Sunday, April 28, 2013

Salvation of a Saint - Blogadda Book Review

Salvation of a Saint is a yet another thriller by the bestseller Japanese author Keigo Higashino. His choice of titles is ‘interesting’. His first novel – Devotion of Suspect X – was unimaginably one of the best thriller novels I have ever come across and hence, expectations from this book were on similar lines.

The cover page is ok. The girl isn’t pretty or anywhere close to ‘angel’-like or the likes of a ‘saint’.
The story revolves around the murder of Yoshitaka Mashiba – a wealthy businessman. While he’s dead and gone, all fingers point at his wife Ayane Mashiba, since she’s got the motive – an unfaithful husband cheating on Ayane with her apprentice Hiromi Wakayama. Not just that, she’s also pregnant. And the whole deal with Yoshitaka was to be with someone who can give him a child – and if his current girlfriend/wife can’t do so, he dumps them and moves on to the ones who can. So well, the motive’s surely strong for Ayane. But the thing is – Ayane was a 1000 miles away at her parents’ place. No conclusive leads to track, no sign of how the murder was committed. All detective Kusanagi, junior detective Utsumi and an old friend/physicist Yukawa (more like a Japanese Sherlock nicknamed Detective Galileo in the book) had was arsenic acid in the coffee that Yoshitaka was drinking and a water filter mystery – plus the fact that Kusanagi couldn’t think straight because he was falling for Ayane. But through continuous investigations and what appeared to be a dead-end case and a perfect crime, the mystery was finally solved.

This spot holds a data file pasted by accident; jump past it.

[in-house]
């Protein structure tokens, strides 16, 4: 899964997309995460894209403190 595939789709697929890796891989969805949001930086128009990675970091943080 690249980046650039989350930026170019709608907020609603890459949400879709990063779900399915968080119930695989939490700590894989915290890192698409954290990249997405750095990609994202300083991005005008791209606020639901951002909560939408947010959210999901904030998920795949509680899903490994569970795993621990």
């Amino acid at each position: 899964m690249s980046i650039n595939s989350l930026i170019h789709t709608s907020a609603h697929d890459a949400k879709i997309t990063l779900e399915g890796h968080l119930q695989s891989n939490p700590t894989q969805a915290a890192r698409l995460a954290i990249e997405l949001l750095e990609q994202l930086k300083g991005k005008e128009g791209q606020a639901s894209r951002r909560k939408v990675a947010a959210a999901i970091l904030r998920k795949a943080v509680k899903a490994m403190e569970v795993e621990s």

While the thriller picked up pace from the beginning, it fell flat in between. The investigations, the interrogations, the cross-questionings and all that jazz was a bit far too over-stretched in between. It all just appeared to be running round and round in the loop with similar iterations every now and then. And the climax was a major disappointment. To know that the killer was the same person most of the characters in the book were doubting since the beginning, took away the ‘thrill’ of it all. There wasn’t much fun and I kept losing interest even though it’s an easy and smooth read. The only spark towards the end of the book was to find out that the scheme and the preparations to kill the victim had been plotted a year ago from the day of the actual murder.

Language is simple and gripping. There was a need for some more emotions in the book because it just felt like a bland one. This novel failed to deliver the same or more level of satisfaction that one would derive and expect after reading a Higashino novel. There weren’t any twists and turns to throw the reader off the trail of the killer and confuse them with who the exact killer is until the very end. So overall, it’s an easy read but not really up to the mark. I was really looking forward to reading this book and was excited only to be disappointed in the end.

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